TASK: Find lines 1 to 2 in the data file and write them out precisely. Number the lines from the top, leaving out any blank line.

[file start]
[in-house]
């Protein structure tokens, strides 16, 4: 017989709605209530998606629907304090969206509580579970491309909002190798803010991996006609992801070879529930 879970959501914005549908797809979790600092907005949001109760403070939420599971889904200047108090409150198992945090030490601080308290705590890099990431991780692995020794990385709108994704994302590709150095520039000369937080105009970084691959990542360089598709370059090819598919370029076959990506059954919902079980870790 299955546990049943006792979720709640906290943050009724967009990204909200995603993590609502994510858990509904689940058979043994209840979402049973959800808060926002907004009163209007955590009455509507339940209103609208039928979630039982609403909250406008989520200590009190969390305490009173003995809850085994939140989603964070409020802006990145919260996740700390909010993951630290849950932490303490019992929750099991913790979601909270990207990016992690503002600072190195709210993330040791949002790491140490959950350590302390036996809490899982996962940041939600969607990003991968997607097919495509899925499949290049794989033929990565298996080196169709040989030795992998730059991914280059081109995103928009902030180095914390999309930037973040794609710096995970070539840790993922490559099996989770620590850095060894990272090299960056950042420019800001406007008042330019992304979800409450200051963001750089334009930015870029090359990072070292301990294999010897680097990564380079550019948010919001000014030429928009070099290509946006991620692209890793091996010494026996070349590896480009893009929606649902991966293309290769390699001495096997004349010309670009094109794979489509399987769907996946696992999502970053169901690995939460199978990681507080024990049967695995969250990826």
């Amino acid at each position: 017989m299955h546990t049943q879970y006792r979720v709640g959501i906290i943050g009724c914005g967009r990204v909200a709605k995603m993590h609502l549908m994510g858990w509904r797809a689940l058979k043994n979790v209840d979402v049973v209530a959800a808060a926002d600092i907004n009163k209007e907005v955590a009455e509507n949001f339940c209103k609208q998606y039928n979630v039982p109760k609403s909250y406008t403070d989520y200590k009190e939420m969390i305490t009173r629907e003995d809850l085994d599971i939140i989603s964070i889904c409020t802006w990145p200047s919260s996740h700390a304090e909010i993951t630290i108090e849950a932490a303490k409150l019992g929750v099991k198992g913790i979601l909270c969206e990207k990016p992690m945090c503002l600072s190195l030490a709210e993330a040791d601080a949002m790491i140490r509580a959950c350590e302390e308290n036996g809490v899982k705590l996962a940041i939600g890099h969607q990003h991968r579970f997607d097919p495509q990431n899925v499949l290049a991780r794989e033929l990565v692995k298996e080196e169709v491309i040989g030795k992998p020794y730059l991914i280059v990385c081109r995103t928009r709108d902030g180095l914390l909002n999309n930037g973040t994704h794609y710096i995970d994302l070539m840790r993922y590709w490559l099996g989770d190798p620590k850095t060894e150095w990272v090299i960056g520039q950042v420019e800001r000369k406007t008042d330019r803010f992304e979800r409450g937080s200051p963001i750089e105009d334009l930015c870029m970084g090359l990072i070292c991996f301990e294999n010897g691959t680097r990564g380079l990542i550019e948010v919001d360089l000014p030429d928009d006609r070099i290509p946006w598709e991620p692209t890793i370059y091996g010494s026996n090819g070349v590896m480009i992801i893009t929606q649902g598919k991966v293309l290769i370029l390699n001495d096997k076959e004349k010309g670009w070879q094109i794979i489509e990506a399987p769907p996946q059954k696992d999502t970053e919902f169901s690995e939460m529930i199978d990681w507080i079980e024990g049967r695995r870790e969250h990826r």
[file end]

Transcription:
[in-house]
């Protein structure tokens, strides 16, 4: 017989709605209530998606629907304090969206509580579970491309909002190798803010991996006609992801070879529930 879970959501914005549908797809979790600092907005949001109760403070939420599971889904200047108090409150198992945090030490601080308290705590890099990431991780692995020794990385709108994704994302590709150095520039000369937080105009970084691959990542360089598709370059090819598919370029076959990506059954919902079980870790 299955546990049943006792979720709640906290943050009724967009990204909200995603993590609502994510858990509904689940058979043994209840979402049973959800808060926002907004009163209007955590009455509507339940209103609208039928979630039982609403909250406008989520200590009190969390305490009173003995809850085994939140989603964070409020802006990145919260996740700390909010993951630290849950932490303490019992929750099991913790979601909270990207990016992690503002600072190195709210993330040791949002790491140490959950350590302390036996809490899982996962940041939600969607990003991968997607097919495509899925499949290049794989033929990565298996080196169709040989030795992998730059991914280059081109995103928009902030180095914390999309930037973040794609710096995970070539840790993922490559099996989770620590850095060894990272090299960056950042420019800001406007008042330019992304979800409450200051963001750089334009930015870029090359990072070292301990294999010897680097990564380079550019948010919001000014030429928009070099290509946006991620692209890793091996010494026996070349590896480009893009929606649902991966293309290769390699001495096997004349010309670009094109794979489509399987769907996946696992999502970053169901690995939460199978990681507080024990049967695995969250990826």